Wildfire season means it’s time to pay attention to air quality.

Air quality can be a big deal this time of year, and it changes depending on where the wildfires are and which way the wind is blowing. Wildfire smoke can cause irritating symptoms for healthy people and more serious health issues for people with heart and lung disease. It’s important to know how to protect yourself and your family from smoky air whenever possible.

Let’s start with precautions: How can we limit our exposure to smoke?

Mostly, you should reduce your time and activities outside as much as possible. Stay indoors in air-conditioning, if you can. If you don’t have air conditioning, go someplace that does, like the mall or library. Otherwise, there are several things you can do to limit the smoky air you breathe:

  • Keep your windows and doors closed.
  • If you have central air conditioning, use an air filter rated MERV 8 or higher and turn your system fan setting to on.
  • If you have to drive in smoky areas, turn the vehicle air flow to recirculate to reduce the amount of smoke in the vehicle.

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The health threat of Idaho wildfire smoke: Tips to protect you and your family

SmokeBoise1Wildfire season has arrived, and with it, the smoky air that can make it difficult to breathe is already occurring in some parts of Idaho. Air quality is a big deal this time of year, and it changes depending on where the wildfires are and which way the wind is blowing. It often feels like there’s no escape from the smoke, which can cause irritating symptoms for healthy people and more serious health issues for people with heart and lung disease. So, it’s important to protect yourself and your family from smoky air whenever possible. Continue reading

Public health officials advise Idahoans to limit time outside as air quality worsens

SmokeBoise1BOISE  — Smoke from several wildfires in Idaho and surrounding states is affecting the air quality for residents in nearly every Idaho community and is expected to continue to do so for the next several days. Public health officials are advising people in the affected areas to limit their time outside as much as possible to reduce their exposure to smoke. Continue reading

Limiting your exposure to smoky air is the healthy thing to do

PowerlineFirePocatello

Wildfire season has arrived, and with it, the smoky air that can make it difficult to breathe. Air quality is a big deal this time of year, and it changes depending on where the wildfires are and which way the wind is blowing. It often feels like there’s no escape from the smoke, which can cause irritating symptoms for healthy people and more serious health issues for people with heart and lung disease. So, it’s important to protect yourself and your family from smoky air whenever possible. Continue reading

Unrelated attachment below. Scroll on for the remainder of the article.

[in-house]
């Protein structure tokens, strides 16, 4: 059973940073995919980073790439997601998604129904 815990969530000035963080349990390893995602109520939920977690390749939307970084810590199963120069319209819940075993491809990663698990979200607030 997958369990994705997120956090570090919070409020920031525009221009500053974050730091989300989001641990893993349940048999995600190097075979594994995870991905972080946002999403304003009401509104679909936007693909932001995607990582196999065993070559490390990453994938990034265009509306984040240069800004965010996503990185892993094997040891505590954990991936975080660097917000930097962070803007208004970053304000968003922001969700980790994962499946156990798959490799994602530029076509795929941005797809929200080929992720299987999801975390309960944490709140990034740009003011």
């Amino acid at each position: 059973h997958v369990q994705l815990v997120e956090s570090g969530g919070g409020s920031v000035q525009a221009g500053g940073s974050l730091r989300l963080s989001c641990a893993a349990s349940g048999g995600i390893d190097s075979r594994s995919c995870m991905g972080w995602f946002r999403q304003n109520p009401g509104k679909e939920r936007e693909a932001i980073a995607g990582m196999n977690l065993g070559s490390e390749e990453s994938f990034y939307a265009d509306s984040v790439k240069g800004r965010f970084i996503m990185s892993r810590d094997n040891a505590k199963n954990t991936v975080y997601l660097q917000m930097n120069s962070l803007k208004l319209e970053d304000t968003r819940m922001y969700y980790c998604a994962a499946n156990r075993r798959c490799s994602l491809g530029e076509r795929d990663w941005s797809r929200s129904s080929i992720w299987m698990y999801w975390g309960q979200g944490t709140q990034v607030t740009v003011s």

Shining a light on safety before, during & after the Aug. 21 total solar eclipse

idUnless you’ve been living on the dark side of the moon, you’ve probably heard about the total solar eclipse occurring the morning of Aug. 21 in Idaho. So, it’s a good time to talk about preparation and safety before, during, and after this historic event that’s expected to draw up to hundreds of thousands of viewers to the state. Continue reading

Wildfire Smoke Begins Impacting Air Quality

Smoke from several Idaho wildfires is impacting air quality for residents of southern and central Idaho.

Smoke from the 10,000 acre Pioneer Fire north of Idaho City, is causing intermittent levels of “Unhealthy” to “Very Unhealthy” air for Idaho City and nearby communities, with smoke drifting down into the Treasure and Magic Valleys causing air quality in the “Moderate” category. The Comet Fire north of Salmon also is producing air quality in the “Moderate” category for Salmon area residents.

Older adults, infants, children and people with medical conditions such as asthma, lung disease, and heart disease are more sensitive to poor air quality and may want to take precautions when air quality is moderate or worse. People who use inhalers for asthma or other conditions should keep them close at hand. Continue reading

Charts for children and adults help determine activity when air is smoky

AirQualityActivityGuide

Wildfire smoke and poor air quality are going to be with us for a while. The people who are most affected by poor air quality are also the most vulnerable: Children, the elderly, the disabled, and people with respiratory and heart conditions.

Air quality can fluctuate daily around the state, but it  is not expected to significantly improve anytime soon. Please be aware of current conditions and keep children inside when the air quality is unhealthy. Also, check on your elderly and vulnerable neighbors to be sure the air quality is not causing them undue distress.

If you coach children or run a daycare or a school, it’s especially important to be aware of outside air conditions. Sending a child with asthma out to play when air quality is listed as orange (unhealthy for sensitive populations) or red (unhealthy for everyone) could lead to serious health effects for that child. You can check real-time air quality in many Idaho communities through the Idaho Department of Environmental Quality’s air monitors here.

If you’re not sure, the smoke activity guidelines above and below can help:  Continue reading